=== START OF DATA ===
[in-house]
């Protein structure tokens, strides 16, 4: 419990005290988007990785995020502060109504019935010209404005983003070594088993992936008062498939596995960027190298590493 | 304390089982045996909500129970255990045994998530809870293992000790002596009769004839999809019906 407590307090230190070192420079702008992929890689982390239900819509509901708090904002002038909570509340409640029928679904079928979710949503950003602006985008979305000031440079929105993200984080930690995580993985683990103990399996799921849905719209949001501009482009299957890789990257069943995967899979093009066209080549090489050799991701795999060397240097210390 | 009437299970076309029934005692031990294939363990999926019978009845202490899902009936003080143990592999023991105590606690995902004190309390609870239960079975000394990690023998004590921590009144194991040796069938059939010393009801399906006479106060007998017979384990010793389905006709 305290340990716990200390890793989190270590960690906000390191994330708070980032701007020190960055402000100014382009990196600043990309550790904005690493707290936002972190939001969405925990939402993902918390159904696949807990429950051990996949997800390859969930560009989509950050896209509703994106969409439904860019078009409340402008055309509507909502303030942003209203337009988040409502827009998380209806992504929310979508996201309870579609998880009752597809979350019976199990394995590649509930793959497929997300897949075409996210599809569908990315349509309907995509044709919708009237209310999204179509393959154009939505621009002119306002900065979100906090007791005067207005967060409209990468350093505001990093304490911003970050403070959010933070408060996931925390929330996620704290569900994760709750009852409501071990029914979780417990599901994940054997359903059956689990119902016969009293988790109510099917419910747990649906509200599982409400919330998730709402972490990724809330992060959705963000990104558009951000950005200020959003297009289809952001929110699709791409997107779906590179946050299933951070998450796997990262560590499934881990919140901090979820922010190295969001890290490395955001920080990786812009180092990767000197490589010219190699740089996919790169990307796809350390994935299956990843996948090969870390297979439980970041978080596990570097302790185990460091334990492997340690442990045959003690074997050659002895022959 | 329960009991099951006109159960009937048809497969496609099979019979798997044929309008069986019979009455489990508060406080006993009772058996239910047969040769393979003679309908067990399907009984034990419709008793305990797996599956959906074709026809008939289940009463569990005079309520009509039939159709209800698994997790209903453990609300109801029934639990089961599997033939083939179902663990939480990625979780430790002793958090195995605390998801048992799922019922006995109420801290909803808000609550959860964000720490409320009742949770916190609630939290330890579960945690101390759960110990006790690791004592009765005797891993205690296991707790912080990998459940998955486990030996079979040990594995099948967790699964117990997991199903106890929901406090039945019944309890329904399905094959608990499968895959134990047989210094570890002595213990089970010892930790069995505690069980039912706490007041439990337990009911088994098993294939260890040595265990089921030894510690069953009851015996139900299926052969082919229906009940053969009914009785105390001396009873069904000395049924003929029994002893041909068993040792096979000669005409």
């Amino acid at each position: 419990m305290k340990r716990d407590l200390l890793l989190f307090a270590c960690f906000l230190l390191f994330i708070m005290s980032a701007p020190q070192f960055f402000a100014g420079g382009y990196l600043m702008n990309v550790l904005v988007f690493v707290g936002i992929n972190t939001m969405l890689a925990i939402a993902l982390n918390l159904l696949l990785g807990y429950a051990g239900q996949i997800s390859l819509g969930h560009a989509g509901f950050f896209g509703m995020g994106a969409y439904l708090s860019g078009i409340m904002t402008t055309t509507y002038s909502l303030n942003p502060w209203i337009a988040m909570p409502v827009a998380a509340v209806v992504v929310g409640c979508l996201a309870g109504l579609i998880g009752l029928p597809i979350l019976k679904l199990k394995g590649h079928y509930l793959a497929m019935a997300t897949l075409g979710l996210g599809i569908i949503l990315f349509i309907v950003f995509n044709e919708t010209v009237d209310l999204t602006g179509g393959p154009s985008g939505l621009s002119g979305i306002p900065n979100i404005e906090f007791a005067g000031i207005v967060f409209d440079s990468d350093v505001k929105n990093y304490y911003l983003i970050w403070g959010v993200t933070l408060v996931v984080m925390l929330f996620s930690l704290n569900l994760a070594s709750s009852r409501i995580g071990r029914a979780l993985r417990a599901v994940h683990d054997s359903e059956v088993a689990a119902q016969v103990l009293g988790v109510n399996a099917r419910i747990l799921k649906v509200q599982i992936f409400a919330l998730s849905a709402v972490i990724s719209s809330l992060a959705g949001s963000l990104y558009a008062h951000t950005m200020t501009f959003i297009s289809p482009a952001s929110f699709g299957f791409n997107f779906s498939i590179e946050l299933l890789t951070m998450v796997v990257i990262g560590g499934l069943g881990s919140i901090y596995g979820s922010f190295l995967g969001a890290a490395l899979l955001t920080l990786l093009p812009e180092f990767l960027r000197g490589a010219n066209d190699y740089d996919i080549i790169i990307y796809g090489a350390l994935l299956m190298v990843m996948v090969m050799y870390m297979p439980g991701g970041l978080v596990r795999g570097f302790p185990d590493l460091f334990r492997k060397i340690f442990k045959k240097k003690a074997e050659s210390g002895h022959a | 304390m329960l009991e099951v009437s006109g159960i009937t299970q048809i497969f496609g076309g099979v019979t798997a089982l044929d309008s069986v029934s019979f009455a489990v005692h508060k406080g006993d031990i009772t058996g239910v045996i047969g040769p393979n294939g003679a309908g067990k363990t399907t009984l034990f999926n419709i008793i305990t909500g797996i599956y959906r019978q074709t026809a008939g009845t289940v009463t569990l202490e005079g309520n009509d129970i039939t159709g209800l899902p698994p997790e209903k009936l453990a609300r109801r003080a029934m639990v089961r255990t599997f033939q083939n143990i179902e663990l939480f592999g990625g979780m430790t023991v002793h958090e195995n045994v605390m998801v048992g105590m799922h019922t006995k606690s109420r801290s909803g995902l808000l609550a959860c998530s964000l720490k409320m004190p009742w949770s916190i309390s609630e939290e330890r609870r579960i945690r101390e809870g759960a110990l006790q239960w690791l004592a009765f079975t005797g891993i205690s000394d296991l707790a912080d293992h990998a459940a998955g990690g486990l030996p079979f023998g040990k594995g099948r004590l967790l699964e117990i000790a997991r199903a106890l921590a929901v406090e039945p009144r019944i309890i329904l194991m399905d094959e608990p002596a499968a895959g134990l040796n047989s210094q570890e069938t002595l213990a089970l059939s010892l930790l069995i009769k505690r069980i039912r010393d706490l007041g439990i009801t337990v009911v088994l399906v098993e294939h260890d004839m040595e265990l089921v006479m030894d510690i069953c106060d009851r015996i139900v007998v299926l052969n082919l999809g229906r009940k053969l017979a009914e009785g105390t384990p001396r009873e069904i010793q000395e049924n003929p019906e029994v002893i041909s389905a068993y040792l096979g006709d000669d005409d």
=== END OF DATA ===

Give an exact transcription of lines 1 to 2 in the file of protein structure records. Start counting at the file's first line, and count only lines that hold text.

[in-house]
């Protein structure tokens, strides 16, 4: 419990005290988007990785995020502060109504019935010209404005983003070594088993992936008062498939596995960027190298590493 | 304390089982045996909500129970255990045994998530809870293992000790002596009769004839999809019906 407590307090230190070192420079702008992929890689982390239900819509509901708090904002002038909570509340409640029928679904079928979710949503950003602006985008979305000031440079929105993200984080930690995580993985683990103990399996799921849905719209949001501009482009299957890789990257069943995967899979093009066209080549090489050799991701795999060397240097210390 | 009437299970076309029934005692031990294939363990999926019978009845202490899902009936003080143990592999023991105590606690995902004190309390609870239960079975000394990690023998004590921590009144194991040796069938059939010393009801399906006479106060007998017979384990010793389905006709 305290340990716990200390890793989190270590960690906000390191994330708070980032701007020190960055402000100014382009990196600043990309550790904005690493707290936002972190939001969405925990939402993902918390159904696949807990429950051990996949997800390859969930560009989509950050896209509703994106969409439904860019078009409340402008055309509507909502303030942003209203337009988040409502827009998380209806992504929310979508996201309870579609998880009752597809979350019976199990394995590649509930793959497929997300897949075409996210599809569908990315349509309907995509044709919708009237209310999204179509393959154009939505621009002119306002900065979100906090007791005067207005967060409209990468350093505001990093304490911003970050403070959010933070408060996931925390929330996620704290569900994760709750009852409501071990029914979780417990599901994940054997359903059956689990119902016969009293988790109510099917419910747990649906509200599982409400919330998730709402972490990724809330992060959705963000990104558009951000950005200020959003297009289809952001929110699709791409997107779906590179946050299933951070998450796997990262560590499934881990919140901090979820922010190295969001890290490395955001920080990786812009180092990767000197490589010219190699740089996919790169990307796809350390994935299956990843996948090969870390297979439980970041978080596990570097302790185990460091334990492997340690442990045959003690074997050659002895022959 | 329960009991099951006109159960009937048809497969496609099979019979798997044929309008069986019979009455489990508060406080006993009772058996239910047969040769393979003679309908067990399907009984034990419709008793305990797996599956959906074709026809008939289940009463569990005079309520009509039939159709209800698994997790209903453990609300109801029934639990089961599997033939083939179902663990939480990625979780430790002793958090195995605390998801048992799922019922006995109420801290909803808000609550959860964000720490409320009742949770916190609630939290330890579960945690101390759960110990006790690791004592009765005797891993205690296991707790912080990998459940998955486990030996079979040990594995099948967790699964117990997991199903106890929901406090039945019944309890329904399905094959608990499968895959134990047989210094570890002595213990089970010892930790069995505690069980039912706490007041439990337990009911088994098993294939260890040595265990089921030894510690069953009851015996139900299926052969082919229906009940053969009914009785105390001396009873069904000395049924003929029994002893041909068993040792096979000669005409």